3. It increases my productivity and focus.
If you’re like me you need to mentally change hats several times a day. Having a single list of all my current tasks would never work for me. First, it’s overwhelming; I look at the sheer volume and feel discouraged. I always feel like I’m running behind with home schooling, volunteer work and professional obligations. With Trello I’m still running, but at least I can split my life into more manageable chunks. It helps me stay on track better and reduces the amount of time I spend wondering what I should do next. Plus I never have to hunt for missing lists, sort my dropped index cards or rummage around in my date planner only to find my kids have played hangman right over the information I needed. Everything is always right where I left it, and it’s neat and orderly.
4. I can share my project lists with the other people.
I’m from a big family; we always had that “many hands make light work” motto. With Trello I can keep each individual board locked up or I can choose to share it. I can color code each person’s jobs, or each person can select their own jobs from a prioritized list. I can track how each person is doing, and watch as the jobs move from pending to the finished column. There’s no repeating a task someone else is already working on. If someone stops a project midway, I know where they left off. I even keep a list of household repairs and share it with my husband. I don’t need to ask him about the new rain gutters when I see he’s already shifted that job to the “item ordered” area on our house repairs list. Any team (large or small) can work more effectively with the benefit of Trello. And it’s perfect for party planning.
5. The system is as big or as small as I need it to be.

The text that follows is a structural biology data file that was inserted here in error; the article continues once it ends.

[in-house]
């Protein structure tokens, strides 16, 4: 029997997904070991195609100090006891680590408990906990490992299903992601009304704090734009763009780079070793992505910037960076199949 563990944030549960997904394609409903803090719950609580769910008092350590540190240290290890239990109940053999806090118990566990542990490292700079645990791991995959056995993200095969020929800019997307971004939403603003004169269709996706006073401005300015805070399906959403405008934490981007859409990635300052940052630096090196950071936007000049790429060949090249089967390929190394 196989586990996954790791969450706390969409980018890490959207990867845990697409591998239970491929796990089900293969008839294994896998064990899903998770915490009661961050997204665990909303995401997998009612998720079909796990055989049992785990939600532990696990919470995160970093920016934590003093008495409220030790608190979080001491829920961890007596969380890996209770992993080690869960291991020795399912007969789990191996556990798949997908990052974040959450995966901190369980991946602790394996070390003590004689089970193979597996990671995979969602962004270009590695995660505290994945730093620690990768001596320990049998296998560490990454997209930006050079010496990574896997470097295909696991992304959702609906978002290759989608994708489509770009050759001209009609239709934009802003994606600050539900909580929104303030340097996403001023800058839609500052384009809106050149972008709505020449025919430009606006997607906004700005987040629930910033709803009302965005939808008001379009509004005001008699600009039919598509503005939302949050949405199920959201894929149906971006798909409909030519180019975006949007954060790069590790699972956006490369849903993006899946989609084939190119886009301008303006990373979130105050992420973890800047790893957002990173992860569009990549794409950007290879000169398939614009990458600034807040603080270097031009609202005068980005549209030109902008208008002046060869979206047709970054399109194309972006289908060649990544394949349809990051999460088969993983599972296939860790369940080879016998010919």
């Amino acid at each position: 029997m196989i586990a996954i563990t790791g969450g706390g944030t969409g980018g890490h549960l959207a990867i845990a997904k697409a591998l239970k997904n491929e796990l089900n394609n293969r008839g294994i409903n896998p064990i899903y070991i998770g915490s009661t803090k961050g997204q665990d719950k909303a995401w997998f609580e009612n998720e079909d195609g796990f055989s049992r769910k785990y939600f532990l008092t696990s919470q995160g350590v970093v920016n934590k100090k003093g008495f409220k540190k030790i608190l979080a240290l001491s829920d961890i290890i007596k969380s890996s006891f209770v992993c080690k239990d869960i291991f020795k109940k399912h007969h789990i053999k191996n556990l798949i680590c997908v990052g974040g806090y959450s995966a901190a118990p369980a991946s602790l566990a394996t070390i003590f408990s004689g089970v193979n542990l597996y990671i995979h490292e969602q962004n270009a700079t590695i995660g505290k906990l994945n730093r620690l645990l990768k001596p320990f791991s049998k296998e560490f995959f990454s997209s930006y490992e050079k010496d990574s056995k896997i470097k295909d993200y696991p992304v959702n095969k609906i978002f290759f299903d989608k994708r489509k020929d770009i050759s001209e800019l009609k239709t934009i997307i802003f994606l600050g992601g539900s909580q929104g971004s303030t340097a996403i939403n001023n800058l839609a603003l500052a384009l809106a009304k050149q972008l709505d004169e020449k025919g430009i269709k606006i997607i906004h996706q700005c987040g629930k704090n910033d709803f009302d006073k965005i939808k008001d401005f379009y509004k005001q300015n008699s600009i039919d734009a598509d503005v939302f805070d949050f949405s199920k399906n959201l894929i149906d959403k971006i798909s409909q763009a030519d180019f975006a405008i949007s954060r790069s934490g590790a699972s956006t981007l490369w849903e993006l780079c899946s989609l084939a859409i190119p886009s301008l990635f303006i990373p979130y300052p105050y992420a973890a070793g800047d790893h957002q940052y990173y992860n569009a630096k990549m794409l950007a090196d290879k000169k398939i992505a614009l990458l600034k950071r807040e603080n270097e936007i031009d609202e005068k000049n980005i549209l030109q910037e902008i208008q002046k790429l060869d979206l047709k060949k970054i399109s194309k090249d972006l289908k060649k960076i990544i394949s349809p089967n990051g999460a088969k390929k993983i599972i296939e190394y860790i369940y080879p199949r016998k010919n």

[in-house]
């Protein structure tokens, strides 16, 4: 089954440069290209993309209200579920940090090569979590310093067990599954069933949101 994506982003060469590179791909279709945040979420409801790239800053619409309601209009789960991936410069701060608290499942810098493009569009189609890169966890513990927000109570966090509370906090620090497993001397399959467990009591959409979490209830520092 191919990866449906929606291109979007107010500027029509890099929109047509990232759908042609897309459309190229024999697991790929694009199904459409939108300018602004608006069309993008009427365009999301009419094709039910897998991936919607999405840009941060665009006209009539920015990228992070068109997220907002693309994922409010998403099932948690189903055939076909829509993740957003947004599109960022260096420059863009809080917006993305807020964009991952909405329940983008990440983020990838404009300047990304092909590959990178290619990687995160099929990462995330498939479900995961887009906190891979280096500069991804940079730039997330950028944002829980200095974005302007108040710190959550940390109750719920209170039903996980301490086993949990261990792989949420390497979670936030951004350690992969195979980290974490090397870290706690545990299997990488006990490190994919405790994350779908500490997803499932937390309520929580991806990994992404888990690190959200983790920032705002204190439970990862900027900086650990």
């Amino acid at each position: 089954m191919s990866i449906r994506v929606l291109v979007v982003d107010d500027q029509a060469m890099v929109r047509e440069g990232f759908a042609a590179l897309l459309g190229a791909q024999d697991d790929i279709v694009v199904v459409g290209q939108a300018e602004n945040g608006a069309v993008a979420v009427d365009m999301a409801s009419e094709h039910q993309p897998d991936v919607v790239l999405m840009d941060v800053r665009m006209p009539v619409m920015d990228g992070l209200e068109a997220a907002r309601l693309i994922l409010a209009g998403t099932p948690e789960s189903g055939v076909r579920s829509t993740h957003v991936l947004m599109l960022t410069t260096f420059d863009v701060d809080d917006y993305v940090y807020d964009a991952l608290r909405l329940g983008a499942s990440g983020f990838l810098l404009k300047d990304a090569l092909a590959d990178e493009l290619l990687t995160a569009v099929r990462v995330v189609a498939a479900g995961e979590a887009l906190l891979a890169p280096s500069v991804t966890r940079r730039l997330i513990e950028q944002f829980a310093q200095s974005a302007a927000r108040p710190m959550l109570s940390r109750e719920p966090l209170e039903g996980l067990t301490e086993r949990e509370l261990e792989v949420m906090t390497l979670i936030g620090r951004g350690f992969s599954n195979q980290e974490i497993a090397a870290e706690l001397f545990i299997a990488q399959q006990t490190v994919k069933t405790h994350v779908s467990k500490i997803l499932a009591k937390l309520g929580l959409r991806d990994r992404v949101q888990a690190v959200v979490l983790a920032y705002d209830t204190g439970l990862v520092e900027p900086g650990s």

If I need help tracking one large project, say my NaNoWriMo novel, or thirty little projects, Trello can help. For my novel boards I have cards for plotting, characters, setting, research questions, first names by eras, craft notes and even inspiring quotes to keep my butt in the chair and writing. I control how many boards I want to create and how I want to organize and display my boards. I’ve mastered my data this way. Every random thought I once scribbled on the back of a napkin now goes on a Trello card. I can’t lose anything and once I have the information safely recorded, I can free my mind for the important stuff, like writing the next chapter.
I’m never one to knock another person’s go-to data management system. If you love your index cards and sticky notes, more power to you. But if you are like I was, always fighting the battle of lost notes and missed deadlines, I strongly recommend you give the free version of Trello a try. If you love it and find some fantastic new uses for the system, please come back and share them with me. I’m always ready to learn a trick that will make my Trello boards work harder and smarter.